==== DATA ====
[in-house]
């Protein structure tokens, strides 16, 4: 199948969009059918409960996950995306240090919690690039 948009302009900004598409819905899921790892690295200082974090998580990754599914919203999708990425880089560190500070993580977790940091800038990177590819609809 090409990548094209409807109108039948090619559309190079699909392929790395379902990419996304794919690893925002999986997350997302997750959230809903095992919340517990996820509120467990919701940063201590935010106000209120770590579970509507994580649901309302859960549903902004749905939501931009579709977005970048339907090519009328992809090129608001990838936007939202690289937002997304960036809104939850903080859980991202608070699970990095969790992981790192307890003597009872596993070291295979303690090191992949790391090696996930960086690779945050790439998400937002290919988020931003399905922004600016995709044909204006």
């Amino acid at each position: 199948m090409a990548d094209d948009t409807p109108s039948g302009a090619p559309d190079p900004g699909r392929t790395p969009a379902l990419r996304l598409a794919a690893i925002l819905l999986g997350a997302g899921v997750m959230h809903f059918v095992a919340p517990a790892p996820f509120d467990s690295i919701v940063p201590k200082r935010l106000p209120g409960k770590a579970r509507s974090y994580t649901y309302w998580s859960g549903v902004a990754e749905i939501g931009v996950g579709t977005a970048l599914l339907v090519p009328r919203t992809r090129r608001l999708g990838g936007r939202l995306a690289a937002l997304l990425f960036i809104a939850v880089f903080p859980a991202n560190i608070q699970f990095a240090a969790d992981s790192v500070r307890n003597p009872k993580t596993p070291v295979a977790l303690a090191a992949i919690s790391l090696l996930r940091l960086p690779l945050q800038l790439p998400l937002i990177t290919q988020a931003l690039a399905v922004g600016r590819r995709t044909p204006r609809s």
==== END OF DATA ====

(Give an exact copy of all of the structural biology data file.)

[in-house]
């Protein structure tokens, strides 16, 4: 199948969009059918409960996950995306240090919690690039 948009302009900004598409819905899921790892690295200082974090998580990754599914919203999708990425880089560190500070993580977790940091800038990177590819609809 090409990548094209409807109108039948090619559309190079699909392929790395379902990419996304794919690893925002999986997350997302997750959230809903095992919340517990996820509120467990919701940063201590935010106000209120770590579970509507994580649901309302859960549903902004749905939501931009579709977005970048339907090519009328992809090129608001990838936007939202690289937002997304960036809104939850903080859980991202608070699970990095969790992981790192307890003597009872596993070291295979303690090191992949790391090696996930960086690779945050790439998400937002290919988020931003399905922004600016995709044909204006």
């Amino acid at each position: 199948m090409a990548d094209d948009t409807p109108s039948g302009a090619p559309d190079p900004g699909r392929t790395p969009a379902l990419r996304l598409a794919a690893i925002l819905l999986g997350a997302g899921v997750m959230h809903f059918v095992a919340p517990a790892p996820f509120d467990s690295i919701v940063p201590k200082r935010l106000p209120g409960k770590a579970r509507s974090y994580t649901y309302w998580s859960g549903v902004a990754e749905i939501g931009v996950g579709t977005a970048l599914l339907v090519p009328r919203t992809r090129r608001l999708g990838g936007r939202l995306a690289a937002l997304l990425f960036i809104a939850v880089f903080p859980a991202n560190i608070q699970f990095a240090a969790d992981s790192v500070r307890n003597p009872k993580t596993p070291v295979a977790l303690a090191a992949i919690s790391l090696l996930r940091l960086p690779l945050q800038l790439p998400l937002i990177t290919q988020a931003l690039a399905v922004g600016r590819r995709t044909p204006r609809s």